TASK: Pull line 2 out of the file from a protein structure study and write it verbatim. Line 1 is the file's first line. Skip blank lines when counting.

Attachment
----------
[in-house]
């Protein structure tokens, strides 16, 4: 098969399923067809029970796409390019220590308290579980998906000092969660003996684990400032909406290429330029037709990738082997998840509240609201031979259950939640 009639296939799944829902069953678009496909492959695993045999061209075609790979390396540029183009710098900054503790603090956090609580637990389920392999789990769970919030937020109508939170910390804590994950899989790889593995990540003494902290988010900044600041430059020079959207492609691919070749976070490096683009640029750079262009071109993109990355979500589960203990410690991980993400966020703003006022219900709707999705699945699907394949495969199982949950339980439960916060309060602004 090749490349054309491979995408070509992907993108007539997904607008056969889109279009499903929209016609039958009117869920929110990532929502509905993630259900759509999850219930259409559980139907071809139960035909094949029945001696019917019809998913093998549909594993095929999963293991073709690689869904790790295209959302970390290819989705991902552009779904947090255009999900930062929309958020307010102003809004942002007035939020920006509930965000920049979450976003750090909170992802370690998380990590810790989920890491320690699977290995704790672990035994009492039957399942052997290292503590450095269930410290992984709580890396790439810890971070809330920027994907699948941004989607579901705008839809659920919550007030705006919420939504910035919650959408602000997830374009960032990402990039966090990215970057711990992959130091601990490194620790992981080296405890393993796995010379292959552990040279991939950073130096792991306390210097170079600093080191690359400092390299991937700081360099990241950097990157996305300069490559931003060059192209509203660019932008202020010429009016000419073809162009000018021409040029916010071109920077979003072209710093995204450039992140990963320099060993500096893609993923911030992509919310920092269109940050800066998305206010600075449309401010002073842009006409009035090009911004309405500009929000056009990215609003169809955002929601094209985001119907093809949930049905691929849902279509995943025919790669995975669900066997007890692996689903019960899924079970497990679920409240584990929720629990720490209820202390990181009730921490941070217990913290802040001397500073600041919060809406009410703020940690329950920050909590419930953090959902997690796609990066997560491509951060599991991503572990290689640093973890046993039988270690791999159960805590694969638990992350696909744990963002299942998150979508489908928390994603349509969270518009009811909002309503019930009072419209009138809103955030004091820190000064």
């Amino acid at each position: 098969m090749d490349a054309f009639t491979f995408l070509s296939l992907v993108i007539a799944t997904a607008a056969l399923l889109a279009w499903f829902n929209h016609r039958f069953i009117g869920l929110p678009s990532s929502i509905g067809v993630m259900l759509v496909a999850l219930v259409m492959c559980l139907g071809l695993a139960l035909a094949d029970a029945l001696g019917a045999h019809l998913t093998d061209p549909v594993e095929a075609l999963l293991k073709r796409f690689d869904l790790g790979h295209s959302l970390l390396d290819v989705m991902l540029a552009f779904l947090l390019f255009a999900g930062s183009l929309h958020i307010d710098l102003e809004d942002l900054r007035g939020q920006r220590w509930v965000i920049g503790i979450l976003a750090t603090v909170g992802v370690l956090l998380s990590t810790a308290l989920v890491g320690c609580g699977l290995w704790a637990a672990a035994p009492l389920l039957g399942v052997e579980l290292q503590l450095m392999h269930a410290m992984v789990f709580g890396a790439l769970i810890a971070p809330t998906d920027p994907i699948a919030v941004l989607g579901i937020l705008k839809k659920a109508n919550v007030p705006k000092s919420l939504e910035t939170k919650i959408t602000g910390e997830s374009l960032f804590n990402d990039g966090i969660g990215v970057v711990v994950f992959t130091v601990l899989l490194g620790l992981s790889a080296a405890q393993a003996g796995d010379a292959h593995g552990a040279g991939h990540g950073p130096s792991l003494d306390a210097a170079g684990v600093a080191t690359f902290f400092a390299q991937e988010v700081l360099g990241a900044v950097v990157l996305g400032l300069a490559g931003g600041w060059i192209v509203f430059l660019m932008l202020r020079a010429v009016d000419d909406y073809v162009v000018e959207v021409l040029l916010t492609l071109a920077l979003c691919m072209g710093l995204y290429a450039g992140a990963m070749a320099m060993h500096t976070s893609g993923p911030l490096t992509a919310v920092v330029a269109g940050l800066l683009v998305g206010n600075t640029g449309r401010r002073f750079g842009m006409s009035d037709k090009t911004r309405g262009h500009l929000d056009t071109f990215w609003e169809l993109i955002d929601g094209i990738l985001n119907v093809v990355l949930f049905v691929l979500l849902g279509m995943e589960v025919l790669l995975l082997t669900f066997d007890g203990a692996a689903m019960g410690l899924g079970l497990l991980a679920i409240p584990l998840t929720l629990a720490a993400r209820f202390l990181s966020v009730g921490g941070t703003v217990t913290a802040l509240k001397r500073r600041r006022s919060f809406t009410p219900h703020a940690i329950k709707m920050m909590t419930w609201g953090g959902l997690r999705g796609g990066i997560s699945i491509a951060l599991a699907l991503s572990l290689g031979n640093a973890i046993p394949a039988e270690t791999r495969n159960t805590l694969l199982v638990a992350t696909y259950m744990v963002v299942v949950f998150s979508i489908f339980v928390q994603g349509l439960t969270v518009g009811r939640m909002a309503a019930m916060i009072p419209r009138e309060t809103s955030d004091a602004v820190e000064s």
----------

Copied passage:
């Protein structure tokens, strides 16, 4: 098969399923067809029970796409390019220590308290579980998906000092969660003996684990400032909406290429330029037709990738082997998840509240609201031979259950939640 009639296939799944829902069953678009496909492959695993045999061209075609790979390396540029183009710098900054503790603090956090609580637990389920392999789990769970919030937020109508939170910390804590994950899989790889593995990540003494902290988010900044600041430059020079959207492609691919070749976070490096683009640029750079262009071109993109990355979500589960203990410690991980993400966020703003006022219900709707999705699945699907394949495969199982949950339980439960916060309060602004 090749490349054309491979995408070509992907993108007539997904607008056969889109279009499903929209016609039958009117869920929110990532929502509905993630259900759509999850219930259409559980139907071809139960035909094949029945001696019917019809998913093998549909594993095929999963293991073709690689869904790790295209959302970390290819989705991902552009779904947090255009999900930062929309958020307010102003809004942002007035939020920006509930965000920049979450976003750090909170992802370690998380990590810790989920890491320690699977290995704790672990035994009492039957399942052997290292503590450095269930410290992984709580890396790439810890971070809330920027994907699948941004989607579901705008839809659920919550007030705006919420939504910035919650959408602000997830374009960032990402990039966090990215970057711990992959130091601990490194620790992981080296405890393993796995010379292959552990040279991939950073130096792991306390210097170079600093080191690359400092390299991937700081360099990241950097990157996305300069490559931003060059192209509203660019932008202020010429009016000419073809162009000018021409040029916010071109920077979003072209710093995204450039992140990963320099060993500096893609993923911030992509919310920092269109940050800066998305206010600075449309401010002073842009006409009035090009911004309405500009929000056009990215609003169809955002929601094209985001119907093809949930049905691929849902279509995943025919790669995975669900066997007890692996689903019960899924079970497990679920409240584990929720629990720490209820202390990181009730921490941070217990913290802040001397500073600041919060809406009410703020940690329950920050909590419930953090959902997690796609990066997560491509951060599991991503572990290689640093973890046993039988270690791999159960805590694969638990992350696909744990963002299942998150979508489908928390994603349509969270518009009811909002309503019930009072419209009138809103955030004091820190000064």